Earth’s history is long. Within the chronology of our planet there have undoubtedly been dramatic events that have rewritten its pages, such as the five events of mass destruction. If these were caused by nature, today we can say that humans are causing the sixth mass extinction.
In a new study published in the journal Biological Reviews, researchers estimate that up to 13% of all invertebrates species may have been extinct in the last 500 years. According to the authors, the Red List of the International Union for the Conservation of Nature (IUCN) gives the impression that the current rate of loss of species remains in line with the underlying rate, but in reality this figure is distorted.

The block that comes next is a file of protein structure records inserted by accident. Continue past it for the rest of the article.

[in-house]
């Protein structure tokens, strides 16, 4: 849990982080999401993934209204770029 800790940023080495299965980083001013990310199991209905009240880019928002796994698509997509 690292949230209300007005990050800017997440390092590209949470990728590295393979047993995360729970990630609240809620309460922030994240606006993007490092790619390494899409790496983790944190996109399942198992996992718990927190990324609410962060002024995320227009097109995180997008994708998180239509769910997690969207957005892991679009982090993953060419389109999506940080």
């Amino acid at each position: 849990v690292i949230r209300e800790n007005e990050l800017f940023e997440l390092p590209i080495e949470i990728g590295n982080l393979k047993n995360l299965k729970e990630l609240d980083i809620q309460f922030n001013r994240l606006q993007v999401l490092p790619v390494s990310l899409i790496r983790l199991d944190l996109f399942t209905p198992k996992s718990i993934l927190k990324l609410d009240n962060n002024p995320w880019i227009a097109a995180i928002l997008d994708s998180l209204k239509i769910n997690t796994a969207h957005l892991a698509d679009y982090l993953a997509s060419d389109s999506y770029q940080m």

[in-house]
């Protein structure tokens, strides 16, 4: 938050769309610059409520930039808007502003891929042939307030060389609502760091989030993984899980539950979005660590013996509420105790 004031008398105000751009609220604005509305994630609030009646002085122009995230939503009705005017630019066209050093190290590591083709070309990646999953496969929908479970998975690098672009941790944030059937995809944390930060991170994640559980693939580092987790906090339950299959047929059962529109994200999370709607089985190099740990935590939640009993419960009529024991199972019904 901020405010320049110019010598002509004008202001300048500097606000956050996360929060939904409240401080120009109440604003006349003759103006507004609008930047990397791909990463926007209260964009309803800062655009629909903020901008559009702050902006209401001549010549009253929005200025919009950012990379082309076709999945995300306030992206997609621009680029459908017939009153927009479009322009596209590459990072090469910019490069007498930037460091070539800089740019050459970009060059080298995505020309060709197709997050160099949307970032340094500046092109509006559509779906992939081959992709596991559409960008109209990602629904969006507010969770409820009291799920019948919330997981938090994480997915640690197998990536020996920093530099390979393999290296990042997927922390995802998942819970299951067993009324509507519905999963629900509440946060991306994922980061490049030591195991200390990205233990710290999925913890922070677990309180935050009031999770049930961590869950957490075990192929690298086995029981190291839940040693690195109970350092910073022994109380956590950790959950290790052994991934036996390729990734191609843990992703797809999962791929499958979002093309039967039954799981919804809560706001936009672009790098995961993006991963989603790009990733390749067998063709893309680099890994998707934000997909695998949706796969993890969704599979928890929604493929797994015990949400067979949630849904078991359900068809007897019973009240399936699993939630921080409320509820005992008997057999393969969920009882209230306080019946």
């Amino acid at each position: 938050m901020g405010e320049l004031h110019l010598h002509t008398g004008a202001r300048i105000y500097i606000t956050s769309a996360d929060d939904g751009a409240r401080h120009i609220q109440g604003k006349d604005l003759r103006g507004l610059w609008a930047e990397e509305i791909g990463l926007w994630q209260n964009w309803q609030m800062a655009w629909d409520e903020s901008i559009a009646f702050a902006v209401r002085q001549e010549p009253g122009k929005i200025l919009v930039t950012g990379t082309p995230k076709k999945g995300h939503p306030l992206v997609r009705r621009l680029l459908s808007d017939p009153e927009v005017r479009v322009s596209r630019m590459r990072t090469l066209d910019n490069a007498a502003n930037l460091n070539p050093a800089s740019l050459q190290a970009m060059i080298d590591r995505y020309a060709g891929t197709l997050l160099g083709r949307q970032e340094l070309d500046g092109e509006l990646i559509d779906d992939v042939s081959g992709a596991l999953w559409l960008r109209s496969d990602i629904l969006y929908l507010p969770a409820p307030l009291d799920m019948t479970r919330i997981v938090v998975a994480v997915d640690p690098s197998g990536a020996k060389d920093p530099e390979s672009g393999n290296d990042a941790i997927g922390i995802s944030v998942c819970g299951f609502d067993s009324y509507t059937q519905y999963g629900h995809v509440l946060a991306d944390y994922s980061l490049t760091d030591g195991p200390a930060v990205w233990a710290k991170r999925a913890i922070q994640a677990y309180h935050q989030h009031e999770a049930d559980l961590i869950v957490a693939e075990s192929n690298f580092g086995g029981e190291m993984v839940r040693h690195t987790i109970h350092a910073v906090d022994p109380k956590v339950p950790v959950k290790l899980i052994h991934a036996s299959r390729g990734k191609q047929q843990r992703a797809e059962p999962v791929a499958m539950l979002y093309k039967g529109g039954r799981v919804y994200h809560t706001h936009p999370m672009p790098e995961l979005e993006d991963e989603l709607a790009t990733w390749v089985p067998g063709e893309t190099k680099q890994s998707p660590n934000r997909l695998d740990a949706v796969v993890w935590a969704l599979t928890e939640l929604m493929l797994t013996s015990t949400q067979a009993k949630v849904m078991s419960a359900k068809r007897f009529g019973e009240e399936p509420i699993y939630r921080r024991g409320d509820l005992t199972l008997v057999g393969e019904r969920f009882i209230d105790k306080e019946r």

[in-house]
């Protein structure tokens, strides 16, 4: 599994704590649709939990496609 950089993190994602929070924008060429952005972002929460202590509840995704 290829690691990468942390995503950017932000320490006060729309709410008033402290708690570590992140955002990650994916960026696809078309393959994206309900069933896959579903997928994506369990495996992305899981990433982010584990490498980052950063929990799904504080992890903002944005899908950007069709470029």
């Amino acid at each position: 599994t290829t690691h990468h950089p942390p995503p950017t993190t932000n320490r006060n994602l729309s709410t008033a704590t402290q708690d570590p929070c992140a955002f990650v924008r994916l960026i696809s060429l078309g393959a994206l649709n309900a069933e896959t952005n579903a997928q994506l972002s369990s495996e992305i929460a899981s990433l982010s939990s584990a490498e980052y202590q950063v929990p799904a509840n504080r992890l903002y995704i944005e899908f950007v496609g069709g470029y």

According to the authors of the study, in fact, we could really be witnesses of the beginning of the sixth mass extinction. To demonstrate their theories, experts used a 2015 study as a reference that concluded that about 7% of the species of earth snails have been extinct since 1500.
Assuming that this figure represents the extinction rates of all non-marine invertebrates, researchers estimate that between 7.5 and 13% of the two million known shellfish species have now disappeared. In absolute figures, this is equivalent to about 150,000 and 260,000 extinctions, which is significantly higher than 882 species of molluscs listed as extinct from the Red List.
This figure is based on a assumption and has not been definitively verified. However, researchers conclude that a sixth mass extinction event has already begun and is caused by human activities.